Guys. I know I am EXTREMELY late on delivering these last two posts for the conference I attended a few weeks ago. And I’m so sorry, but here goes!
Day 3 of #GSMCON2018 (Wednesday, April 25) featured keynotes from Facebook’s Government team, and various sessions covering topics such as risks on social media for public officials, policy implementation, and how to use Facebook metrics effectively.
The overall agenda for my day was as follows (I’ve eliminated the sessions I did not attend as well as food/networking breaks), and I’ll briefly touch on each of these later in the post:
- 8:00 – 9:30 AM Keynote: Facebook Tools, Best Practices, and Q&A
- 9:45 – 10:45 AM Saving Public Officials from Themselves on Social Media
- 11:00 AM – Noon Social Media Policy Best Practices
- 1:45 – 2:45 PM The Basics of Using Facebook Metrics
- 4:15 – 5:00 PM Keynote: Lessons from Detroit’s Chief Storyteller
Keynote: Facebook Tools, Best Practices, and Q&A
- Eva Guidarini, Facebook
This opening keynote was a fantastic way to start Day 3. Eva was able to provide highly-relevant information regarding use of Facebook as a government organization. Many Facebook training sessions and webinars available are geared toward private sector use, which is vastly different from the policies and procedures that government organizations have to follow, include maintaining and archiving public records, appropriate response, etc. so to have a keynote delivered with real-world tips and tricks for governments was amazing.
Saving Public Officials from Themselves on Social Media
- Anil Chawala, Archive Social
- Amy Blalock, City of Durham, NC
This session was by far the most entertaining session I attended throughout the conference. It was real and raw and funny – but provided so much information that served not only as a warning but also as a reminder that having multiple public officials that all serve in similar capacities can be challenging when those officials use personal social media in an official capacity. The speakers covered three main risk areas associated with public officials using social media:
- Viewpoint discrimination and First Amendment concerns (blocking, hiding, or deleting user content that is not violating any policies can lead to big trouble!)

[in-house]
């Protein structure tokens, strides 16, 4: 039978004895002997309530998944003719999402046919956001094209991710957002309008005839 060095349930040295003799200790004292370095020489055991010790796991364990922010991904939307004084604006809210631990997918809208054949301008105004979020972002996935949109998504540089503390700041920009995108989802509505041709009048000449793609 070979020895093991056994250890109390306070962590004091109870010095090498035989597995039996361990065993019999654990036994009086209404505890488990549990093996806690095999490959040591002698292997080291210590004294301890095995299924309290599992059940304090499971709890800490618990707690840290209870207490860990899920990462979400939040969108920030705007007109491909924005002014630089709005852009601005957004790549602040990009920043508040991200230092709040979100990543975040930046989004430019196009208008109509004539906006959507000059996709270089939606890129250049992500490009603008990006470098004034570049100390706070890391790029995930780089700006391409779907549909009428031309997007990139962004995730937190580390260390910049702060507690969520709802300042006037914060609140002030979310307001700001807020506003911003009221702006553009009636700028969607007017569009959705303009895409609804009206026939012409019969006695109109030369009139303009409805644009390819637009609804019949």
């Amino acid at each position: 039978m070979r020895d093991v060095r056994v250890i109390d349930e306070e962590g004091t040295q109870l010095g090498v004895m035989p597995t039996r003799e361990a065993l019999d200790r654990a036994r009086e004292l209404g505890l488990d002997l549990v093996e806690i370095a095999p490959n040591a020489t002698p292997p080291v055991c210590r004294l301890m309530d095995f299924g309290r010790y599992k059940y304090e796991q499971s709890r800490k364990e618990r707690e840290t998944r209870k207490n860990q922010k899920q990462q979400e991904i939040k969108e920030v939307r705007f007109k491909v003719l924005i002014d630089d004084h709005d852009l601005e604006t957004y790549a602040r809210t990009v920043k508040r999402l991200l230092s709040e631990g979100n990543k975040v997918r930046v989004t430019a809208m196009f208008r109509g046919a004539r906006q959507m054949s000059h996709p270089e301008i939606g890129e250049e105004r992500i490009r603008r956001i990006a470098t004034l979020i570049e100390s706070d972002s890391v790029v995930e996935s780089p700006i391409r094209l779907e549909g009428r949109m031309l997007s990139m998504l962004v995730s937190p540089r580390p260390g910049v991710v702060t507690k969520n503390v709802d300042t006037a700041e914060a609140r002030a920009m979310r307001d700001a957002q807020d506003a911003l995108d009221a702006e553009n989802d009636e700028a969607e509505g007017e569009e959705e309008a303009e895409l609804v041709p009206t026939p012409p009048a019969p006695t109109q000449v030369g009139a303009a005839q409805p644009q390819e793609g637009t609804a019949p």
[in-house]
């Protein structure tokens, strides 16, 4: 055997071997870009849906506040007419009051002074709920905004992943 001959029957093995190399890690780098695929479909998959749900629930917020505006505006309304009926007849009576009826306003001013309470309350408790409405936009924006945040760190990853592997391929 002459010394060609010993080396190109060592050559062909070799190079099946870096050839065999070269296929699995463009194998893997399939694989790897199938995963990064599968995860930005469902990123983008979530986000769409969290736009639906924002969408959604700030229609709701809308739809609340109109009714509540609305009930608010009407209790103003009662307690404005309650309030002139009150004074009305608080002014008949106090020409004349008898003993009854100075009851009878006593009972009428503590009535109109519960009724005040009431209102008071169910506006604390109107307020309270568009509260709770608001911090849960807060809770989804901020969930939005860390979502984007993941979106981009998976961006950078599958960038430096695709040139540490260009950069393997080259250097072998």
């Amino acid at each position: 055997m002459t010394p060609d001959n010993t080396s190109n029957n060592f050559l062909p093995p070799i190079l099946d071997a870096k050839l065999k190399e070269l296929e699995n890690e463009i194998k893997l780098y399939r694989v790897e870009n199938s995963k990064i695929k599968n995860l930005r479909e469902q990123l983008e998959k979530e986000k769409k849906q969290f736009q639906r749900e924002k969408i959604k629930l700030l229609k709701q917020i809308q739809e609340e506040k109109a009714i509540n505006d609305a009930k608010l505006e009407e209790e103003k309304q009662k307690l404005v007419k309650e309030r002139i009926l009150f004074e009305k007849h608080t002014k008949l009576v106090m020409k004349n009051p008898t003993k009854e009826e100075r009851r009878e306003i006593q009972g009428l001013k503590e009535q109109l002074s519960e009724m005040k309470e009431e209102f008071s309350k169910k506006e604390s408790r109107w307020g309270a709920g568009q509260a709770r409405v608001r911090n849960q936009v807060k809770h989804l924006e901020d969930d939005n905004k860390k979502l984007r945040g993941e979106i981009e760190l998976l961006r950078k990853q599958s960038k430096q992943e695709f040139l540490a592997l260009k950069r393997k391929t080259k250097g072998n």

- Public Officials generating content and public records that the agency is then responsible to produce for public records requests (even after that official is no longer serving in an official role)
- Public officials sharing political views in an official capacity (which causes trouble if those views aren’t coming from a campaign page, but instead are shared after the official is elected/appointed)
Amy shared some great examples of incidents that happened in her city in the past year, how her organization handled them, and tips for constructing a policy that the City could use for years to come.
Social Media Policy Best Practices
- Kaitlin Keeler, Oakland County, MI
I feel that this session would have been much more useful to me had I not already completed a social media policy and had it implemented. A lot of her tips were more general than I would have liked, and Washington has much stricter public records laws that some other states, so some of the things she made as suggestions in a policy are required by law for states that have stringent public records guidelines. All in all though, it was a useful session that I think I can pull from when revising that policy in the future.
Basics of Using Facebook Metrics
- Eva Guidarini, Facebook
This session was delivered by the same Facebook representative that gave the keynote, and was helpful in learning how to effectively use Facebook metrics to show how your organization is using the platform, how it can improve, and areas of success. The main thing that I learned is to pull metrics on a quarterly basis (and not more often). I had previously pulled the metrics for my organization pages on a monthly basis, but pulling quarterly allows the reader to see more of the trends that are occurring for your page. Another major tip for governments using Facebook: DON’T BE AFRAID OF POST LENGTH. This was new to me – I had always been taught and implemented the “if you have to click ‘read more’ then your post is too long.” Well, that isn’t necessarily the case for governments. If your post is complicated and becomes lengthy, that’s okay because your readers may expect that level of detail and they don’t want to click away to another page to get the relevant information.
Keynote: Lessons from Detroit’s Chief Storyteller
- Aaron Foley, City of Detroit
This keynote was lighter than some of the others in content, but was still incredibly interesting. The speaker was the Chief Storyteller for the City of Detroit (yes, that’s an official title). His role was to tell the story of Detroit and its residents in a way that wasn’t your stereotypical “Government information.” My synopsis could never do his work justice, so go check out their website if you want to learn more about it: www.theneighborhoods.org
And, that’s Day 3! After the keynote, I was able to catch up with a friend from college that is pursuing her master’s degree in Denver for some drinks and catching up which was a great way to end the day and close out the last full day of the conference.